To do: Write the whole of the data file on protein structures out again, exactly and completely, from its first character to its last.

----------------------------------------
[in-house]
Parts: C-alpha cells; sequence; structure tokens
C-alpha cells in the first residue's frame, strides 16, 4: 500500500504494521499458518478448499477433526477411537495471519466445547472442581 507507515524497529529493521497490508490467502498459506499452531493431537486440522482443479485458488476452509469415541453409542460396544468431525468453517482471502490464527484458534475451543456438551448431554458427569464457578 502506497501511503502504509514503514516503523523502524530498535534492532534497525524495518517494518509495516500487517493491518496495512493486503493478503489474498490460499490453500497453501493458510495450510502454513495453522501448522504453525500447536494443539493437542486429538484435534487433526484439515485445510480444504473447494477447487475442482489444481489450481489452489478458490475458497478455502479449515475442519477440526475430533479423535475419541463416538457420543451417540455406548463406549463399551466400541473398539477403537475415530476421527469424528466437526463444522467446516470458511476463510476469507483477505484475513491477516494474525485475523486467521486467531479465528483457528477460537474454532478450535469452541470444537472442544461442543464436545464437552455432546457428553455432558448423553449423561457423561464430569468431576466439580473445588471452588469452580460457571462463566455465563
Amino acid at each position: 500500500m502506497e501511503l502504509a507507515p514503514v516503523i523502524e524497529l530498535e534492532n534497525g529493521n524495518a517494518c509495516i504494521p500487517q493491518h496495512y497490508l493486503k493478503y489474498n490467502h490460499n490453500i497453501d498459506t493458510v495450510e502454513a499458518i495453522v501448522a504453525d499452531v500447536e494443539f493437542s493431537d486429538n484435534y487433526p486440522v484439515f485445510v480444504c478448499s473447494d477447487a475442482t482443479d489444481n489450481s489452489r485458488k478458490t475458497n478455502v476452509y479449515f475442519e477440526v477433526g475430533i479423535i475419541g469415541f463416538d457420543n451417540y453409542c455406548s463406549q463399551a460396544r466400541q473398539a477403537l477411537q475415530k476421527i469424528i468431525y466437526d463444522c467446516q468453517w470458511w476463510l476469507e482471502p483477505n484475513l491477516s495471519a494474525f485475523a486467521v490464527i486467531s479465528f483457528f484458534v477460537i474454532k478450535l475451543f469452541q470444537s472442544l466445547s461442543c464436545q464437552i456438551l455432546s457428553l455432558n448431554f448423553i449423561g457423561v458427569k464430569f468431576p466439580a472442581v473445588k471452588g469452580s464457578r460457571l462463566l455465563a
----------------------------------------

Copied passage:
[in-house]
Parts: C-alpha cells; sequence; structure tokens
C-alpha cells in the first residue's frame, strides 16, 4: 500500500504494521499458518478448499477433526477411537495471519466445547472442581 507507515524497529529493521497490508490467502498459506499452531493431537486440522482443479485458488476452509469415541453409542460396544468431525468453517482471502490464527484458534475451543456438551448431554458427569464457578 502506497501511503502504509514503514516503523523502524530498535534492532534497525524495518517494518509495516500487517493491518496495512493486503493478503489474498490460499490453500497453501493458510495450510502454513495453522501448522504453525500447536494443539493437542486429538484435534487433526484439515485445510480444504473447494477447487475442482489444481489450481489452489478458490475458497478455502479449515475442519477440526475430533479423535475419541463416538457420543451417540455406548463406549463399551466400541473398539477403537475415530476421527469424528466437526463444522467446516470458511476463510476469507483477505484475513491477516494474525485475523486467521486467531479465528483457528477460537474454532478450535469452541470444537472442544461442543464436545464437552455432546457428553455432558448423553449423561457423561464430569468431576466439580473445588471452588469452580460457571462463566455465563
Amino acid at each position: 500500500m502506497e501511503l502504509a507507515p514503514v516503523i523502524e524497529l530498535e534492532n534497525g529493521n524495518a517494518c509495516i504494521p500487517q493491518h496495512y497490508l493486503k493478503y489474498n490467502h490460499n490453500i497453501d498459506t493458510v495450510e502454513a499458518i495453522v501448522a504453525d499452531v500447536e494443539f493437542s493431537d486429538n484435534y487433526p486440522v484439515f485445510v480444504c478448499s473447494d477447487a475442482t482443479d489444481n489450481s489452489r485458488k478458490t475458497n478455502v476452509y479449515f475442519e477440526v477433526g475430533i479423535i475419541g469415541f463416538d457420543n451417540y453409542c455406548s463406549q463399551a460396544r466400541q473398539a477403537l477411537q475415530k476421527i469424528i468431525y466437526d463444522c467446516q468453517w470458511w476463510l476469507e482471502p483477505n484475513l491477516s495471519a494474525f485475523a486467521v490464527i486467531s479465528f483457528f484458534v477460537i474454532k478450535l475451543f469452541q470444537s472442544l466445547s461442543c464436545q464437552i456438551l455432546s457428553l455432558n448431554f448423553i449423561g457423561v458427569k464430569f468431576p466439580a472442581v473445588k471452588g469452580s464457578r460457571l462463566l455465563a